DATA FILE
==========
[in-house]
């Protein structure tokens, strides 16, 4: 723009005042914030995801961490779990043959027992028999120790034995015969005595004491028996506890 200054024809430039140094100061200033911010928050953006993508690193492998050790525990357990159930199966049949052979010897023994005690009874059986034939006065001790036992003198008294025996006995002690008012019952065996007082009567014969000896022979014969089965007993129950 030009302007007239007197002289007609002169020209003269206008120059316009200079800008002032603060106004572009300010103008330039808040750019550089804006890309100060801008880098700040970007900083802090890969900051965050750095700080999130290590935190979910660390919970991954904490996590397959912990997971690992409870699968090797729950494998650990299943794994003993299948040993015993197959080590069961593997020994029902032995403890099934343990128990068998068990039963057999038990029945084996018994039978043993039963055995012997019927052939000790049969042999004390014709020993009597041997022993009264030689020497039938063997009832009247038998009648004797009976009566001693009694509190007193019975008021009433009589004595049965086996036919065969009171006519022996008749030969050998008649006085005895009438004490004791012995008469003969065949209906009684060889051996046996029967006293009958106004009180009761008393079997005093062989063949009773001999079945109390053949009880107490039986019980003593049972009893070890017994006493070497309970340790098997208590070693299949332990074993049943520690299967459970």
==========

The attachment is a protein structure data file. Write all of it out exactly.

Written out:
[in-house]
């Protein structure tokens, strides 16, 4: 723009005042914030995801961490779990043959027992028999120790034995015969005595004491028996506890 200054024809430039140094100061200033911010928050953006993508690193492998050790525990357990159930199966049949052979010897023994005690009874059986034939006065001790036992003198008294025996006995002690008012019952065996007082009567014969000896022979014969089965007993129950 030009302007007239007197002289007609002169020209003269206008120059316009200079800008002032603060106004572009300010103008330039808040750019550089804006890309100060801008880098700040970007900083802090890969900051965050750095700080999130290590935190979910660390919970991954904490996590397959912990997971690992409870699968090797729950494998650990299943794994003993299948040993015993197959080590069961593997020994029902032995403890099934343990128990068998068990039963057999038990029945084996018994039978043993039963055995012997019927052939000790049969042999004390014709020993009597041997022993009264030689020497039938063997009832009247038998009648004797009976009566001693009694509190007193019975008021009433009589004595049965086996036919065969009171006519022996008749030969050998008649006085005895009438004490004791012995008469003969065949209906009684060889051996046996029967006293009958106004009180009761008393079997005093062989063949009773001999079945109390053949009880107490039986019980003593049972009893070890017994006493070497309970340790098997208590070693299949332990074993049943520690299967459970």